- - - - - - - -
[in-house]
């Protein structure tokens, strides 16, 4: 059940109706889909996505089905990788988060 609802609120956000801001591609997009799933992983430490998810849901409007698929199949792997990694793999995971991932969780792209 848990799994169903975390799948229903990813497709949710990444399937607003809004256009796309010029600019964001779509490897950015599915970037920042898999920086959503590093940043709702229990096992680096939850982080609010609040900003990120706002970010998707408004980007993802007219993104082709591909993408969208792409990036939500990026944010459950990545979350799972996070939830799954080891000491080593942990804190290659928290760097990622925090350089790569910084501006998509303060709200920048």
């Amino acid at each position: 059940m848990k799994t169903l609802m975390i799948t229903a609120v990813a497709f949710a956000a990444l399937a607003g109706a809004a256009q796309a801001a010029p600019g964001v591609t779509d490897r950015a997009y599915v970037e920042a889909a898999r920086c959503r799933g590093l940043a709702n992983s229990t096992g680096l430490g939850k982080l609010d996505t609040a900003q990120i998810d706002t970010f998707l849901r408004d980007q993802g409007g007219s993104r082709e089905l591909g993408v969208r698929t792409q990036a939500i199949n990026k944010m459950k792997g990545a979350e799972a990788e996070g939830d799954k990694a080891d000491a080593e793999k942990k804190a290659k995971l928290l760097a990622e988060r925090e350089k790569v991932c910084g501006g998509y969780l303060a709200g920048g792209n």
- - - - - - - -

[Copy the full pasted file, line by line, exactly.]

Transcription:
[in-house]
């Protein structure tokens, strides 16, 4: 059940109706889909996505089905990788988060 609802609120956000801001591609997009799933992983430490998810849901409007698929199949792997990694793999995971991932969780792209 848990799994169903975390799948229903990813497709949710990444399937607003809004256009796309010029600019964001779509490897950015599915970037920042898999920086959503590093940043709702229990096992680096939850982080609010609040900003990120706002970010998707408004980007993802007219993104082709591909993408969208792409990036939500990026944010459950990545979350799972996070939830799954080891000491080593942990804190290659928290760097990622925090350089790569910084501006998509303060709200920048």
């Amino acid at each position: 059940m848990k799994t169903l609802m975390i799948t229903a609120v990813a497709f949710a956000a990444l399937a607003g109706a809004a256009q796309a801001a010029p600019g964001v591609t779509d490897r950015a997009y599915v970037e920042a889909a898999r920086c959503r799933g590093l940043a709702n992983s229990t096992g680096l430490g939850k982080l609010d996505t609040a900003q990120i998810d706002t970010f998707l849901r408004d980007q993802g409007g007219s993104r082709e089905l591909g993408v969208r698929t792409q990036a939500i199949n990026k944010m459950k792997g990545a979350e799972a990788e996070g939830d799954k990694a080891d000491a080593e793999k942990k804190a290659k995971l928290l760097a990622e988060r925090e350089k790569v991932c910084g501006g998509y969780l303060a709200g920048g792209n």